GregS GregS 5 years
This isn't my normal fare of TV watching as I usually watch Discovery or Smithsonian or something along those lines. But I agree with Jenny's and Lilkimbo's comments. There continue to be single earner families, and as long as there are, it will be fertile grounds for comedy. I would also suggest that there is probably be good sitcom material in there for a SAH dad where the wife worked and brought home the bacon. It's the single income family thing with a twist. Mr. Mom kind of thing.I also agree that we shouldn't over analyze this. It's an entertainment and is meant to be humorous and allow us to escape from reality.
kurniakasih kurniakasih 5 years
Sometimes this show is fun to watch, sometimes, it's just not that fun. We catch it when we can. For us, it's a sitcom, we don't analyze the show that much.
kurniakasih kurniakasih 5 years
Sometimes this show is fun to watch, sometimes, it's just not that fun. We catch it when we can. For us, it's a sitcom, we don't analyze the show that much.
chloe-bella chloe-bella 5 years
I totally agree with ShaynaLeah. Also, there was the episode where Claire has lunch with Minnie Driver, her former co-worker, and it's clear that she questions her decision to leave the workforce in favor of being a stay at home mom. In reality, there are still plenty of middle-class and upper middle-class families who believe that one parent should stay home full time, so I don't think the show is unrealistic in that sense.
totygoliguez totygoliguez 5 years
I agree with anonymous #8. I watch TV to forget about reality and to relax. Why do I want to watch something about a family that is having a hard time? I watch TV to forget about reality. If I wanted something real I would watch news instead. Moder Family is a good show and it makes me laugh.
ShaynaLeah ShaynaLeah 5 years
I happen to love this show because the archetypes are shown to be hysterical --- they know they're unrealistic and they're having fun showing how absurd the stereotypes are. Also, women may be the majority of the workforce, but we certainly aren't at the top of it. I suggest checking out the Catalyst organization's recent report on the wage gap - go to their website at Catalyst.org, or check out my write-ups of their work here at lifeforward.onsugar.com.
bethinabox bethinabox 5 years
Really? We can't just enjoy a hilarious TV show without analyzing every last detail? It's a good show.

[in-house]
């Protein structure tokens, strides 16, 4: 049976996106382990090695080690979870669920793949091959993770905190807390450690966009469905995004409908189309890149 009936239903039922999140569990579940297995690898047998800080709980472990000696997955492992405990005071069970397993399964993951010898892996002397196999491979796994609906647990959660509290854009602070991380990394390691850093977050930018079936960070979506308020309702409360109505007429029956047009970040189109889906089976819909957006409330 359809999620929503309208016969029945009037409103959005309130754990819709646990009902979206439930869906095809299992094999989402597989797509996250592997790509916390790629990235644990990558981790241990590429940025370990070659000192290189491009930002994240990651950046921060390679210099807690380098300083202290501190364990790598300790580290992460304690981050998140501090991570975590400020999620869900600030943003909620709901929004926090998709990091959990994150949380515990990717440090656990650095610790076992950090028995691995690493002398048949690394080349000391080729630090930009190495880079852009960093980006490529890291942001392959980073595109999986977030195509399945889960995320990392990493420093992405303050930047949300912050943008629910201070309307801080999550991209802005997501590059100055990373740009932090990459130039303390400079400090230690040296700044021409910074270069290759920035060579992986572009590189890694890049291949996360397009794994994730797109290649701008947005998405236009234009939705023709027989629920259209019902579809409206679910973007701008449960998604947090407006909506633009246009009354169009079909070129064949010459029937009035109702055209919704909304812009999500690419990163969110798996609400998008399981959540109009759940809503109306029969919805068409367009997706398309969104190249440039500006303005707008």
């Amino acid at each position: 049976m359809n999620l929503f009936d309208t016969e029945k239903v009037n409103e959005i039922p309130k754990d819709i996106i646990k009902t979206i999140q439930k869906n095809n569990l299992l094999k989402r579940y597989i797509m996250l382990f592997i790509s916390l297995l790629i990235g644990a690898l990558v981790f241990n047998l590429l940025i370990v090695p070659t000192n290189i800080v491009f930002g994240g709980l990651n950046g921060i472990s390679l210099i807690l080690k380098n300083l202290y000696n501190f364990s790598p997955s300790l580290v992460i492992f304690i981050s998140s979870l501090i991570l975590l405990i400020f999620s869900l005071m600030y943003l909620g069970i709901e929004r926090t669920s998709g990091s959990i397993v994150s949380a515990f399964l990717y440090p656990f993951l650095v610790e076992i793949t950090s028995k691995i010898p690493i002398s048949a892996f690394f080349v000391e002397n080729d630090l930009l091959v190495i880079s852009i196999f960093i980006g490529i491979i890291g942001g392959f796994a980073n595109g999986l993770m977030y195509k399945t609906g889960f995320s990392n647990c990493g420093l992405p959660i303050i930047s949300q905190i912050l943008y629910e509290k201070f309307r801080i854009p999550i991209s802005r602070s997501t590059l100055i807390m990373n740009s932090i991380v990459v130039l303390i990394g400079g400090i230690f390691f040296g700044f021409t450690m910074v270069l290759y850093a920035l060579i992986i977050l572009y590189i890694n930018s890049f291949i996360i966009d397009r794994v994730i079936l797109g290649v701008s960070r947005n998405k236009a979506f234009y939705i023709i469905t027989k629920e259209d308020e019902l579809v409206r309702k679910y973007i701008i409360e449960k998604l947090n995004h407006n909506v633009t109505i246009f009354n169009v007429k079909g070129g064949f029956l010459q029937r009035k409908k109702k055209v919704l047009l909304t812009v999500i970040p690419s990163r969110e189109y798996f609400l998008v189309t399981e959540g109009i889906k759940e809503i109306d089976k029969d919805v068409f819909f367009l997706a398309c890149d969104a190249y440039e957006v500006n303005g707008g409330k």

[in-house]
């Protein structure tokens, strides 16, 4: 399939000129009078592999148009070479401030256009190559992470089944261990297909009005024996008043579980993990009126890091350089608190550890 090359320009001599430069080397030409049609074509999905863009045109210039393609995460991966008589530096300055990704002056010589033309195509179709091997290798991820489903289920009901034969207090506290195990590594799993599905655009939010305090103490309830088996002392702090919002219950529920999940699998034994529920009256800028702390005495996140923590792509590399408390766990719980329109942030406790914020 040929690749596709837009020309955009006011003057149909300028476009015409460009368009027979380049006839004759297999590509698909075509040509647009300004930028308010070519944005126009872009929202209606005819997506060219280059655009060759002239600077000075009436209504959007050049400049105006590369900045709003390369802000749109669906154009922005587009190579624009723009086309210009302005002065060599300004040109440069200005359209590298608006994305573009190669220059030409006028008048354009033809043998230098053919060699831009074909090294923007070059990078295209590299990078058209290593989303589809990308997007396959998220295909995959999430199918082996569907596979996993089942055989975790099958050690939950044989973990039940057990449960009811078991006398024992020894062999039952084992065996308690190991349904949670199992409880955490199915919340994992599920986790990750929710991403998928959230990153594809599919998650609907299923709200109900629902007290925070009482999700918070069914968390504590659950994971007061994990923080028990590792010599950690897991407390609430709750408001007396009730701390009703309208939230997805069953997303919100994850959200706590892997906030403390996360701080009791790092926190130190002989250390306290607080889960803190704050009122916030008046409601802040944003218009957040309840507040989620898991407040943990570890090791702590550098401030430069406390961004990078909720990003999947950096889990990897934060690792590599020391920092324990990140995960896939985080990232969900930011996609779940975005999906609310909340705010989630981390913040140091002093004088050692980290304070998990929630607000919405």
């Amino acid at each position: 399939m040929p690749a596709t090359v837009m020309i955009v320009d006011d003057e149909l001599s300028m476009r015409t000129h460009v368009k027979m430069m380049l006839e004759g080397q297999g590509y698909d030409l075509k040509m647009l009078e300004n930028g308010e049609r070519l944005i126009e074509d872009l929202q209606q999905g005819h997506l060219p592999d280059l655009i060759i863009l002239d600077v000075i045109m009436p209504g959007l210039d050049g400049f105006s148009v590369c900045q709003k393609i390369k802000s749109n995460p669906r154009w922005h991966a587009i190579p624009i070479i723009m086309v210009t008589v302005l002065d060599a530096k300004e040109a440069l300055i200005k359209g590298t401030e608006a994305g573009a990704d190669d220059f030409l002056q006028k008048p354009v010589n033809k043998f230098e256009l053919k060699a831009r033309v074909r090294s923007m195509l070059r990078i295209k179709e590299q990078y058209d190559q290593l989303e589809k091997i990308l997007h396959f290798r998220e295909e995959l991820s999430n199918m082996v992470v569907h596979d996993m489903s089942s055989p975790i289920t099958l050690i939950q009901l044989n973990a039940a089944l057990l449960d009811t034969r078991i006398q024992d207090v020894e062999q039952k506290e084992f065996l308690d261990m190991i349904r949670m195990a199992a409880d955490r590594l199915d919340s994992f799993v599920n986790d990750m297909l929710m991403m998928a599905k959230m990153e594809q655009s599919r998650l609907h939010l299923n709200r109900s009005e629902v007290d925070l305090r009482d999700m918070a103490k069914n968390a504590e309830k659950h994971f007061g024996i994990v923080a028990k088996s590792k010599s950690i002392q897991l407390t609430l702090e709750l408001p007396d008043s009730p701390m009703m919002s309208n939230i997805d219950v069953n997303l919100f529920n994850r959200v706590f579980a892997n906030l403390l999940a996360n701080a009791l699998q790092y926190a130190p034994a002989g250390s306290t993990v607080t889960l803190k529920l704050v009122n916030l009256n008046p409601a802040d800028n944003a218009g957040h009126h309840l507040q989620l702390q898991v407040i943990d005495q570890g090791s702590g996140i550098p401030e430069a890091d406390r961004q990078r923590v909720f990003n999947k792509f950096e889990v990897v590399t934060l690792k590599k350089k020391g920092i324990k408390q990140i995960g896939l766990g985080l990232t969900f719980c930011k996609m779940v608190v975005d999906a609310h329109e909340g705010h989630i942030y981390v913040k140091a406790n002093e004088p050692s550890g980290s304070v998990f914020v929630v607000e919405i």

lilkimbo lilkimbo 5 years
I agree, Jenny. It may no longer be the norm, but there are still plenty of families who live on one income and plenty of families who haven't really been significantly affected by the recession. Also, the jobs of those who do work have been mentioned and there was an episode featuring Phil selling a house.
Pistil Pistil 5 years
I watched one episode and decided I wasn't really interested. I assume, like most other TV shows that play on stereotypes, the show is using it for comedic purposes, not to be a serious critique of modern society. Also, unless the show is specifically about a workplace, it's not often featured. For example, how often have you seen the characters at work on a show like Two and a Half Men? We are aware of their jobs, but they definitely spend more time outside of work, somehow still living very comfortably. Anyway, I don't watch the show, so I can't offer more of a criticism. When an overwhelming amount of TV is "reality" programming, and/or focused on celebrities with too much money, time on their hands, and no talent, I don't take it too seriously. I don't watch.
JennyJK JennyJK 5 years
I don't know... I actually don't see the show as all that sexist. They've had episodes where Claire meets up with an old girlfriend who did go to work instead of a family and talk about Claire's job before she became a mom, and there are still some families like this. I think the Al Bundy couple it's his second marriage, he's retired and it's kind of assumed money has a bit to do with the marriage, and there are lots of issues with the overworked half of the gay couple. As far of the sibling thing I think it's just exacerbating the jokes every group of siblings have, I mean the "pretty" daughter is 16 and the other one is probably 9. What else could you really characterize them as and have something to make jokes about. While I can see how some might view the show as sexist, I really think upon looking closer it isn't trying to be at all.